In 1995, Princess Diana gave a surprising interview for the BBC, sharing her side of the story about her divorce from Prince Charles.
Even from a young age, Princess Diana felt her son Prince William had what it takes to be a great monarch.
In November 1995, two years before her tragic death, Princess Diana gave a surprising interview to BBC1 Panorama, finally sharing her side of the story about her divorce from Prince Charles, and how this separation has had a huge effect on the royal family, especially her two sons, Prince William and Prince Harry.
At the time, Prince William was only 13, is second in line to the British throne, Martin Bashir asked Diana if she believed that her son should succeed Queen Elizabeth as monarch.
“Do you think it would make more sense in the light of the marital difficulties that you and the Prince of Wales have had if the position of monarch passed directly to your son Prince William?” he asked.
Diana replied, “Well, then you have to see that William’s very young at the moment, so do you want a burden like that to be put on his shoulders at such an age? So I can’t answer that question.”
Bashir rephrased: “Would it be your wish that when Prince William comes of age that he were to succeed the Queen rather than the current Prince of Wales?”
“My wish is that my husband finds peace of mind, and from that follows others things, yes,” Princess Diana said.
Two years ago, in April 2018, Queen Elizabeth made the rare move of publicly backing Prince Charles as the next Commonwealth leader. The 94-year-old monarch formally asked the Commonwealth Heads of Government to appoint Charles as her successor of the association of Britain and its former colonies.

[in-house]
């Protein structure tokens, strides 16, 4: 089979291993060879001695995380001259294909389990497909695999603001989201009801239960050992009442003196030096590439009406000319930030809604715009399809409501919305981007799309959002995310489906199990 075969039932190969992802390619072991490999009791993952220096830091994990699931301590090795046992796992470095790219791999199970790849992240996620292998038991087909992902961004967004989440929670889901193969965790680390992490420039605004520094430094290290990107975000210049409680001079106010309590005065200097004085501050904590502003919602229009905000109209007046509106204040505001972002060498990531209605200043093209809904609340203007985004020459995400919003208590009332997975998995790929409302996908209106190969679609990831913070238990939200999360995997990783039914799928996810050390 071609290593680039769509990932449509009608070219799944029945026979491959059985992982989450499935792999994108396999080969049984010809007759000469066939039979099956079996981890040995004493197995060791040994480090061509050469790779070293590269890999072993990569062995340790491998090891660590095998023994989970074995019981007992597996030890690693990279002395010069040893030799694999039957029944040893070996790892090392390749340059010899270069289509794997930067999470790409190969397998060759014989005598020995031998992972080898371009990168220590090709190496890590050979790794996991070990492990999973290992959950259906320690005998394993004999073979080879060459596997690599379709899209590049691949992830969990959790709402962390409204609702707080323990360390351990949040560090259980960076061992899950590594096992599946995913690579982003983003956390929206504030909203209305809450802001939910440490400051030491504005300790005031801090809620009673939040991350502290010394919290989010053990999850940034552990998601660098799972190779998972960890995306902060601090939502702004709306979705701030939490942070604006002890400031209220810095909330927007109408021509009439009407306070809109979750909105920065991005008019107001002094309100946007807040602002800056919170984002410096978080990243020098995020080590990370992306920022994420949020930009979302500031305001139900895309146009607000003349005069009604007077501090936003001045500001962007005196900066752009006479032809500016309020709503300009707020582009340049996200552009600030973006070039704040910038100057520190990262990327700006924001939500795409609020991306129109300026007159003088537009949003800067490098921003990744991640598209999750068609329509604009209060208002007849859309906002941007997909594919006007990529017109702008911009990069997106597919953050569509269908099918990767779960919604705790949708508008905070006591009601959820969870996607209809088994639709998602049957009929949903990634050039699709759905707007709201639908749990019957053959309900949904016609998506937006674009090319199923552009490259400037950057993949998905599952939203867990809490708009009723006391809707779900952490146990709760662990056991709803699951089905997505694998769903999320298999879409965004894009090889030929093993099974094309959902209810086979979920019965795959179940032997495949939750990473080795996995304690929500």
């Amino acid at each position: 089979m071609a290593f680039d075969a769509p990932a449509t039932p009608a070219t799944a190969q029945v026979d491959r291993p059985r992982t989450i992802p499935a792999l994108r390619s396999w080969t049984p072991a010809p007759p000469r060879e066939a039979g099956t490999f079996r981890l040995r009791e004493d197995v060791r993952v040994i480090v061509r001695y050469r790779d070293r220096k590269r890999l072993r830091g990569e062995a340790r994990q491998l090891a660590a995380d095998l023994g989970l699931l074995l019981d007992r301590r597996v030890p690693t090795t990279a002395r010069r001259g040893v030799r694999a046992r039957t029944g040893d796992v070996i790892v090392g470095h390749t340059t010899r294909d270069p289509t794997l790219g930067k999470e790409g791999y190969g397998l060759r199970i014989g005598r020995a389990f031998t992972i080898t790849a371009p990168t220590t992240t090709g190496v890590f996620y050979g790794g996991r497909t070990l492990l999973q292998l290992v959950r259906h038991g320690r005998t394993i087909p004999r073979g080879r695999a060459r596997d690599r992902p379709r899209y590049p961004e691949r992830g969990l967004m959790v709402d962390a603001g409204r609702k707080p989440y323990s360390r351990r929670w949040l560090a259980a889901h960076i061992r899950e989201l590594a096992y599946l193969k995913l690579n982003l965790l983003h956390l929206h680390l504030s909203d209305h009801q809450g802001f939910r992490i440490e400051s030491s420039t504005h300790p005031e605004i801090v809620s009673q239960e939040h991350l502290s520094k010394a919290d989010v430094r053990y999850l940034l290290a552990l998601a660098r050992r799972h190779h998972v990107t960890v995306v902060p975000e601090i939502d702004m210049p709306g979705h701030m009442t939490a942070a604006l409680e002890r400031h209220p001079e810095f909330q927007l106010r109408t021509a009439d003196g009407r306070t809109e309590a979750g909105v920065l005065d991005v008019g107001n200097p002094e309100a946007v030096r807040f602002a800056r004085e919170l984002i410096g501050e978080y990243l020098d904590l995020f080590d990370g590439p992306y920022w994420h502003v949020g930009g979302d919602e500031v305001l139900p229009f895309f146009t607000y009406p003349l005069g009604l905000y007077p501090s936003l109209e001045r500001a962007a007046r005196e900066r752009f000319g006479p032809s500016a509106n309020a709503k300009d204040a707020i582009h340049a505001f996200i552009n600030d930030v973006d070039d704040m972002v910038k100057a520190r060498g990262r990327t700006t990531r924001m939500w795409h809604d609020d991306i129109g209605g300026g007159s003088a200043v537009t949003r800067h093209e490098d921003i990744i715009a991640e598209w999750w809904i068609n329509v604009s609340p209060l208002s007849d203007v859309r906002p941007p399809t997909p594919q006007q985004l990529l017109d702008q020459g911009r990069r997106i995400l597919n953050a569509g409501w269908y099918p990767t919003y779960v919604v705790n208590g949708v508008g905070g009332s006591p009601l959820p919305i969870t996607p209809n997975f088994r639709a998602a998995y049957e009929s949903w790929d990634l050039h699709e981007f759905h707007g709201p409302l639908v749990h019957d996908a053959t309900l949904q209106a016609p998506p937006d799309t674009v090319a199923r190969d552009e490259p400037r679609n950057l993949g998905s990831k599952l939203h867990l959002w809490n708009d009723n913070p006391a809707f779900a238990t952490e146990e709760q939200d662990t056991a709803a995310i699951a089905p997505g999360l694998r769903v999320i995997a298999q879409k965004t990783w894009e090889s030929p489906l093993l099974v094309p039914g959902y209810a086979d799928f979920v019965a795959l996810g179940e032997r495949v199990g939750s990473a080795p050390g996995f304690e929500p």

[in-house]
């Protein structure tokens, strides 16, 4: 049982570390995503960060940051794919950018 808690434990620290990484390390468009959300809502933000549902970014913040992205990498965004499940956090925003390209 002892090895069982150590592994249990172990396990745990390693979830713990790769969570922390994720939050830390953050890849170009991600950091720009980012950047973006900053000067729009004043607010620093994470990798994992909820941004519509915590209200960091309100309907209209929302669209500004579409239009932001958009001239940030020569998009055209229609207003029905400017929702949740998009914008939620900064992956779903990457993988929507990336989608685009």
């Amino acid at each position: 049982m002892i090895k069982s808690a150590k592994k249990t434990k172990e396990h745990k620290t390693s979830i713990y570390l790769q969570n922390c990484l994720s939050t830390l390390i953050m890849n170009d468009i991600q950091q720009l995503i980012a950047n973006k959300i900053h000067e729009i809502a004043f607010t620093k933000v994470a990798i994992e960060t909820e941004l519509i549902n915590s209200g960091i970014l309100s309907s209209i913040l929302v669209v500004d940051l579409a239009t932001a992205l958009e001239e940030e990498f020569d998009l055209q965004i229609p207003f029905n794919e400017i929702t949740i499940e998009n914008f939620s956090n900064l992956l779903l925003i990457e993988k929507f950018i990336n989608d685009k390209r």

Even if the Queen wanted to skip Prince Charles and give her title to Prince William, she doesn’t have the power to choose her successor on a whim. This is due to the 1701 Act of Settlement that states that the Parliament determines the succession to the throne, and requires that the monarch’s heir must be his or her direct successor (and a Protestant). And by those rules, Charles is the rightful heir, not William. As the Queen herself doesn’t truly have any political power, she can’t just get up and change the law instead, it would have to be taken up in Parliament, a process that will no way be quick and easy.
Is there any reason why Prince Charles should choose to abdicate? Not really. Some people like to point out that King Edward VIII, who abdicated the throne in 1936 after just 11 months because of his desire to marry a divorced woman, Wallis Simpson — something the Church of England didn’t approve of, as both of Simpson’s former husbands were still alive. (The Prime Minister wasn’t thrilled either.) Charles himself is divorced, as is his second wife, Camilla, Duchess of Cornwall, and it is public knowledge that he was unfaithful in his first marriage to the late Diana, Princess of Wales, with Camilla. But its the 21st century now and things have changed.
The Church of England is no longer so strict when it comes to remarrying, as in 2002 they relaxed their position on remarriage if a former spouse is still alive. Even with this change, Prince Charles and Camilla weren’t allowed to marry in the Church of England, instead of going for a civil ceremony, mostly due to the fact that their relationship played a large role in the breakdown of Charles’ marriage to Diana. Despite the Church not giving their blessing to Charles and Camilla’s marriage at the time, things have changed, especially for the views on divorce for Royal Family members.
In fact, divorce has become relatively commonplace in the royal family: Three of the Queen’s four children have been divorced, as was her late sister, Princess Margaret.
In December, Queen Elizabeth posed for a portrait with the next three generations of expected monarchs: son Prince Charles, grandson Prince William and great-grandson Prince George.